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FRI0652 Median nerve ultrasound findings and clinical correlations in patients with systemic sclerosis: a comparative analysis with matched control subjects
  1. J Sousa-Neves1,
  2. M Cerqueira1,
  3. D Santos-Faria1,
  4. J Leite Silva1,
  5. A Raposo2,
  6. C Afonso1,
  7. F Teixeira1
  1. 1Rheumatology, Hospital Conde de Bertiandos, ULSAM, Ponte de Lima
  2. 2Rheumatology, Centro Hospitalar Trás-os-Montes e Alto Douro, Vila Real, Portugal

Abstract

Background Median nerve (MN) entrapment in the carpal tunnel seems to be common in patients with Systemic Sclerosis (SSc). Ultrasound (US) evaluation of MN in SSc patients was performed in some previous studies but conclusions were not linear (1).

Objectives To compare specific MN US parameters of patients with SSc and a group of age and sex matched controls. To understand if specific clinical variables correlate with US parameters assessed in the group of SSc patients.

Methods We conducted a cross-sectional study comparing MN US parameters of SSc patients followed up at our Rheumatology Unit and control subjects. Exclusion criteria included body mass index (BMI)>30, previous wrist trauma and known diagnosis of carpal tunnel syndrome. Forty-eight out of 62 SSc patients and 45 healthy age and sex matched controls were enrolled. Subjects were consecutively evaluated in our Department. A General Electric LOGIQ S8 US with a 15 MHz linear transducer was used for assessment. MN cross-sectional area (MNA) and perimeter (MNP) of both sides of each person were measured at the level of the carpal tunnel inlet. For comparative analysis, the mean MNA and MNP of combined right and left side were used. Patients' relevant clinical and demographic data were collected. Modified Rodnan skin score (mRSS), hand mobility (HAMIS) and SSc Severity Scale (SScSS) were also assessed. Statistical analysis included Chi-Square test, Mann-Whitney U-test, Kruskal-Wallis and Spearman correlation coefficient. P value <0.05 was defined as statistically significant.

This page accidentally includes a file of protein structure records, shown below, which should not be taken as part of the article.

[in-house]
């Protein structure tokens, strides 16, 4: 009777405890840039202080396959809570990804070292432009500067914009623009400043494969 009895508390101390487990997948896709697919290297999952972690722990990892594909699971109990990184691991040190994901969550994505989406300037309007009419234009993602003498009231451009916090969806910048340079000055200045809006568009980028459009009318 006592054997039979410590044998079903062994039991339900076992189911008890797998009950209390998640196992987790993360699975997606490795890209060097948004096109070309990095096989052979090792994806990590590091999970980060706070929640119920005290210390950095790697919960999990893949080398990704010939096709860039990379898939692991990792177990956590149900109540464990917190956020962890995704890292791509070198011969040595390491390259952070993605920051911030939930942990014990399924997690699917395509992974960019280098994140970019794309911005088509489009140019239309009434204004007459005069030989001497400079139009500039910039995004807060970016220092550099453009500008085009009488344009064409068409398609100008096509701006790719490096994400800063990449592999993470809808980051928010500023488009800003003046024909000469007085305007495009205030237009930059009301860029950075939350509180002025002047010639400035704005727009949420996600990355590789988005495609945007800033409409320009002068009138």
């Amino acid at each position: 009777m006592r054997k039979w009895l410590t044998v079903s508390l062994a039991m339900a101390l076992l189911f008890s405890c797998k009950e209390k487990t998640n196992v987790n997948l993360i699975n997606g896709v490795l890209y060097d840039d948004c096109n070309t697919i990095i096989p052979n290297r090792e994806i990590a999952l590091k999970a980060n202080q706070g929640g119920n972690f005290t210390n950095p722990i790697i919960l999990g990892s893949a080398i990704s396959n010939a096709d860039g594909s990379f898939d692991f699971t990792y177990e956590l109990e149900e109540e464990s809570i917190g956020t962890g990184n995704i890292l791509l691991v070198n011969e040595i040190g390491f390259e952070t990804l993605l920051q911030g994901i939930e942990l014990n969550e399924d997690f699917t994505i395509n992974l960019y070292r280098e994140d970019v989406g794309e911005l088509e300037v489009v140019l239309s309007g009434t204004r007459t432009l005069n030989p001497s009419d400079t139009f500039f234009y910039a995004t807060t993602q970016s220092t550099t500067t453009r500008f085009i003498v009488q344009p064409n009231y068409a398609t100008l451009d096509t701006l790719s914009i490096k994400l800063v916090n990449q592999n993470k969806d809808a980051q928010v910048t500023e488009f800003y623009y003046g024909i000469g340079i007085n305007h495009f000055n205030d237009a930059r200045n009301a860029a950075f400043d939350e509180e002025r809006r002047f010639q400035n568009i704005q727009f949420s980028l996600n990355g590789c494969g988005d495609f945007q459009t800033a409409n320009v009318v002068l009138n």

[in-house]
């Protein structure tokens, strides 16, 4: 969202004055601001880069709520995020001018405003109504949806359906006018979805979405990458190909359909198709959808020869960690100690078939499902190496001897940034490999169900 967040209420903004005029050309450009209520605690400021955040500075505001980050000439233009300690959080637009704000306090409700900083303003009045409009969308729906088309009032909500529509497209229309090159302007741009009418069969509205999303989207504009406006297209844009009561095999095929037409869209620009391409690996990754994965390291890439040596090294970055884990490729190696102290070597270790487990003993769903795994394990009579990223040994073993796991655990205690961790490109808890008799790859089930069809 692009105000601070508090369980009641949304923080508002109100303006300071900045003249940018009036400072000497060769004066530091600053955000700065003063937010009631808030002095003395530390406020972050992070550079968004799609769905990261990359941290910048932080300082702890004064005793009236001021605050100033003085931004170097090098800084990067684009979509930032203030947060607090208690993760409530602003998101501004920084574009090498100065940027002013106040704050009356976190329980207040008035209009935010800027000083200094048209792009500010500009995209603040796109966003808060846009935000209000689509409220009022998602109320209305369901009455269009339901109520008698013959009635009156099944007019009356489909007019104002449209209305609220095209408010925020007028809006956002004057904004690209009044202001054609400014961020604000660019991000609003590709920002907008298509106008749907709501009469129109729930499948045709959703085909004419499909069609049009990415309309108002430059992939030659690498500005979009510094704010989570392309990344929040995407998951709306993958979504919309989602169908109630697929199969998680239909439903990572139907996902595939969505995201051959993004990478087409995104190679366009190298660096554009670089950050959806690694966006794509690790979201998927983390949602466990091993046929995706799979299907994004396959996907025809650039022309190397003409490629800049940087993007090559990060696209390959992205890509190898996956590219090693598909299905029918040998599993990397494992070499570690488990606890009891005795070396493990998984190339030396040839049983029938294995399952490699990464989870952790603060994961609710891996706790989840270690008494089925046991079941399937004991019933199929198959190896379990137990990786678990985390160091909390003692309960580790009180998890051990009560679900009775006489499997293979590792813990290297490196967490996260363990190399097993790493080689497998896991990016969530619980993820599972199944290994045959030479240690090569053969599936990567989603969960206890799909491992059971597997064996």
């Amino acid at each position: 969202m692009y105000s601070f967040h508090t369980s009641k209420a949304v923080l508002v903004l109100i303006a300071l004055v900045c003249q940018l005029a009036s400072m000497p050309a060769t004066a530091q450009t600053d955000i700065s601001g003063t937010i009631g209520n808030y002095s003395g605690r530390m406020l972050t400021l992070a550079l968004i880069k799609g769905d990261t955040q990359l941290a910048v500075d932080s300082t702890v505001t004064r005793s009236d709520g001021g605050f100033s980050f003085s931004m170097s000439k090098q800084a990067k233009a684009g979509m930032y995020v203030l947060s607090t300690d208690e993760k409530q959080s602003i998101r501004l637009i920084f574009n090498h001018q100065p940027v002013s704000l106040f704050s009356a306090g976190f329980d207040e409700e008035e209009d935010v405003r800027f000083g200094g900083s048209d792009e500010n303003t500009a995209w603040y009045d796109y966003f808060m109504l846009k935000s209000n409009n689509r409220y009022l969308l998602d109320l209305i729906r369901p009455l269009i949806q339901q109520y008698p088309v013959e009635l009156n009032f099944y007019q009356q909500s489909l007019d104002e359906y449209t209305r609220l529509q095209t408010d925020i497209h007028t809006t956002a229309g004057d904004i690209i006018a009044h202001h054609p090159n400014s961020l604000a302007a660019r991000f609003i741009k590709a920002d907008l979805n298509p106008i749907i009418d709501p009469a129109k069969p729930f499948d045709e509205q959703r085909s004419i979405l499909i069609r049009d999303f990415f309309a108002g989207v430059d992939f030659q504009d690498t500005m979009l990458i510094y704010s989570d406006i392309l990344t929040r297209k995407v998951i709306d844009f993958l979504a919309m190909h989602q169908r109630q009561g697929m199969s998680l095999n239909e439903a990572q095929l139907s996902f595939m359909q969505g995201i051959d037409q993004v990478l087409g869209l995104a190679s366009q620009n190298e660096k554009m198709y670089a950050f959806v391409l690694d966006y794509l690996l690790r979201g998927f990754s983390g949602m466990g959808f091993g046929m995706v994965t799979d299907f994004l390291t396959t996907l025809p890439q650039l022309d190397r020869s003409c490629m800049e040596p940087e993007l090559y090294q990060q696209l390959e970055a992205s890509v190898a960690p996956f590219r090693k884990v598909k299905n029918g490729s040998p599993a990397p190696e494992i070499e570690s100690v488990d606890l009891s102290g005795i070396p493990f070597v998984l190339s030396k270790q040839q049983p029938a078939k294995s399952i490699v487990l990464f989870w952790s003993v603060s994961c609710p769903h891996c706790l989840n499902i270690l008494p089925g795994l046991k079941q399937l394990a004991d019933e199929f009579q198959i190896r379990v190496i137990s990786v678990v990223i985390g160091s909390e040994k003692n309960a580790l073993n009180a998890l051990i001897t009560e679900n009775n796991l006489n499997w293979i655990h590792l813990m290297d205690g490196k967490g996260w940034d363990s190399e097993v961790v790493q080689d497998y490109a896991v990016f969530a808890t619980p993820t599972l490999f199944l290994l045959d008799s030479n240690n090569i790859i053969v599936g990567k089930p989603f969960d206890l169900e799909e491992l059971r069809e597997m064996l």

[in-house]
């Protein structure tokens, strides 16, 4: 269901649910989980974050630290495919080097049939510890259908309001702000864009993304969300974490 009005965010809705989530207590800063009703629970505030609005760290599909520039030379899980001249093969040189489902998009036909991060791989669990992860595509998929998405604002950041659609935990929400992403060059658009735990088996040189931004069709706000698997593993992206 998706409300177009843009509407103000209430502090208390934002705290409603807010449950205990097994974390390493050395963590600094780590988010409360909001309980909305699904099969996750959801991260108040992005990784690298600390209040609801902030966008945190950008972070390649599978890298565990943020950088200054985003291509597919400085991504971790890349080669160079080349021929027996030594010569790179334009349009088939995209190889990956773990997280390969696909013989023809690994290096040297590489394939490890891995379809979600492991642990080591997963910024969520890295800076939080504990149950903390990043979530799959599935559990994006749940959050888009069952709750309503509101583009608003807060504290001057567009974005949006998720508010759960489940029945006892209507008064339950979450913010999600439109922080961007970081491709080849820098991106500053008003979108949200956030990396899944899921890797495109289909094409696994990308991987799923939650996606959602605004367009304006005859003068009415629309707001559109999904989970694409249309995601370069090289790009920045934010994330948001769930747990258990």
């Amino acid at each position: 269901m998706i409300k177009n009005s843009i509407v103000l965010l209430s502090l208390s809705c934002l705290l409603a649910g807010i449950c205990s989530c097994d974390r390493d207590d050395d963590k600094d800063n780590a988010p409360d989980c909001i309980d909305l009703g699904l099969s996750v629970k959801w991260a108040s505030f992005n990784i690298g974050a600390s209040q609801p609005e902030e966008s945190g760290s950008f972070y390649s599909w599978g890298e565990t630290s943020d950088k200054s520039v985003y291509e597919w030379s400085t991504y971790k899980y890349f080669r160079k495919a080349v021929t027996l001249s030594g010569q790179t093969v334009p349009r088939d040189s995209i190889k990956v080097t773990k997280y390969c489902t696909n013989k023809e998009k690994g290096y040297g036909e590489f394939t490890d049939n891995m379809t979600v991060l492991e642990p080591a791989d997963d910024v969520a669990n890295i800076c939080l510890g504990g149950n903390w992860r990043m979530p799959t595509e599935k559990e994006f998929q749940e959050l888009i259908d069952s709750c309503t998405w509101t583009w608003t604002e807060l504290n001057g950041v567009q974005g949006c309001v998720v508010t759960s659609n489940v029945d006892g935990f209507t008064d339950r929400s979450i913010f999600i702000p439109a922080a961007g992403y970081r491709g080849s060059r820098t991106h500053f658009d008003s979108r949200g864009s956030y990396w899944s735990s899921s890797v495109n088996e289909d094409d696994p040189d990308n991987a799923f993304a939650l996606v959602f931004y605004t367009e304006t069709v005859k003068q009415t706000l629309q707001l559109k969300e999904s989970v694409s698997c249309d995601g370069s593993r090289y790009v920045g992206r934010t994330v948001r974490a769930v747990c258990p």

Results A total of 186 MN were assessed by US. Both groups had the same proportion of diabetes and history of tunnel carpal surgery (p=0.803 and p=0.339, respectively). Median of MNA and MNP were significantly higher in SSc patients (7.5 mm2 [6.6 to 9.5] and 13.8 mm [12.4 to 15], respectively) (median [interquartile range]) compared with controls (7.0 mm2 [6 to 8] and 12.9 mm [11.7 to 14], respectively) (p=0.021 and p=0.018, respectively). Higher mRSS correlated with higher MNA (Spearman's rho=0.335, p=0.02) and MNP (rho=0.336, p=0.02). Values of MNA and MNP did not correlate with age, disease duration, HAMIS and SScSS, and were similar according to categories of gender and subset of disease (p>0.05). However, median of MNA and MNP were significantly different between the 3 phases of skin involvement (p=0.007 and p=0.009, respectively), being higher in patients in the oedematous phase (median MNA of 9.25 mm2 [7.5 to 11.5] and median MNP of 14.5 mm [13.5 to 16.9]).

Conclusions Our study confirmed an increased MNA and MNP in SSc patients in comparison with healthy age and sex matched controls. Patients in the oedematous phase of skin involvement and patients with higher skin thickness assessed by mRSS showed higher MNA and MNP values.

References

  1. Bandinelli F et al. Early detection of median nerve syndrome at the carpal tunnel with high-resolution 18 MHz ultrasonography in systemic sclerosis patients. Clin Exp Rheumatol. 2010; 28:15–8.

References

Disclosure of Interest None declared

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